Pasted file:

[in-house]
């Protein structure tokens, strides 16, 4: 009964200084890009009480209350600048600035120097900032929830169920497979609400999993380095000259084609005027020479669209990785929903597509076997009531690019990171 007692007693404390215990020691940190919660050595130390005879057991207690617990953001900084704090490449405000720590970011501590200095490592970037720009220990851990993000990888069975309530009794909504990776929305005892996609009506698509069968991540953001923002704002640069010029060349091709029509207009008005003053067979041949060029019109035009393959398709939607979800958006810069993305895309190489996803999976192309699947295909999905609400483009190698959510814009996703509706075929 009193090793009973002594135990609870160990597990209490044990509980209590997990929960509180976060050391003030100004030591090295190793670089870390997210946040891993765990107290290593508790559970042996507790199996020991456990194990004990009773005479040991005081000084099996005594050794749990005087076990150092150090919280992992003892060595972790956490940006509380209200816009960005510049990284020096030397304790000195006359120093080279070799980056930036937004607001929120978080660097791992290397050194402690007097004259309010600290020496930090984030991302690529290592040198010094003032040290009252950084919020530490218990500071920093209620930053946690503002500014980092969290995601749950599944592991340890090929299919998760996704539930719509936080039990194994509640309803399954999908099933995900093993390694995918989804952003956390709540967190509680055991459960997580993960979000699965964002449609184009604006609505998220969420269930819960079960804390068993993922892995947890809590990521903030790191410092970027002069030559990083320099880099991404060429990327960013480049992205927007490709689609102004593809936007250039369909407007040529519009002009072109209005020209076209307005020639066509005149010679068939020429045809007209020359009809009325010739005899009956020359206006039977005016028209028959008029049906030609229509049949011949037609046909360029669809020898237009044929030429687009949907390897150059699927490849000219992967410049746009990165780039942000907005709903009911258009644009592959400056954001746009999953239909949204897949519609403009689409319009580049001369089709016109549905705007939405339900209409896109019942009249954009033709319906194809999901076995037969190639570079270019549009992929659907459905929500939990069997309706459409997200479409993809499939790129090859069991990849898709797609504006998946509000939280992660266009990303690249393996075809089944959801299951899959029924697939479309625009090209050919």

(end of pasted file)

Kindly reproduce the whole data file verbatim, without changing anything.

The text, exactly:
[in-house]
């Protein structure tokens, strides 16, 4: 009964200084890009009480209350600048600035120097900032929830169920497979609400999993380095000259084609005027020479669209990785929903597509076997009531690019990171 007692007693404390215990020691940190919660050595130390005879057991207690617990953001900084704090490449405000720590970011501590200095490592970037720009220990851990993000990888069975309530009794909504990776929305005892996609009506698509069968991540953001923002704002640069010029060349091709029509207009008005003053067979041949060029019109035009393959398709939607979800958006810069993305895309190489996803999976192309699947295909999905609400483009190698959510814009996703509706075929 009193090793009973002594135990609870160990597990209490044990509980209590997990929960509180976060050391003030100004030591090295190793670089870390997210946040891993765990107290290593508790559970042996507790199996020991456990194990004990009773005479040991005081000084099996005594050794749990005087076990150092150090919280992992003892060595972790956490940006509380209200816009960005510049990284020096030397304790000195006359120093080279070799980056930036937004607001929120978080660097791992290397050194402690007097004259309010600290020496930090984030991302690529290592040198010094003032040290009252950084919020530490218990500071920093209620930053946690503002500014980092969290995601749950599944592991340890090929299919998760996704539930719509936080039990194994509640309803399954999908099933995900093993390694995918989804952003956390709540967190509680055991459960997580993960979000699965964002449609184009604006609505998220969420269930819960079960804390068993993922892995947890809590990521903030790191410092970027002069030559990083320099880099991404060429990327960013480049992205927007490709689609102004593809936007250039369909407007040529519009002009072109209005020209076209307005020639066509005149010679068939020429045809007209020359009809009325010739005899009956020359206006039977005016028209028959008029049906030609229509049949011949037609046909360029669809020898237009044929030429687009949907390897150059699927490849000219992967410049746009990165780039942000907005709903009911258009644009592959400056954001746009999953239909949204897949519609403009689409319009580049001369089709016109549905705007939405339900209409896109019942009249954009033709319906194809999901076995037969190639570079270019549009992929659907459905929500939990069997309706459409997200479409993809499939790129090859069991990849898709797609504006998946509000939280992660266009990303690249393996075809089944959801299951899959029924697939479309625009090209050919």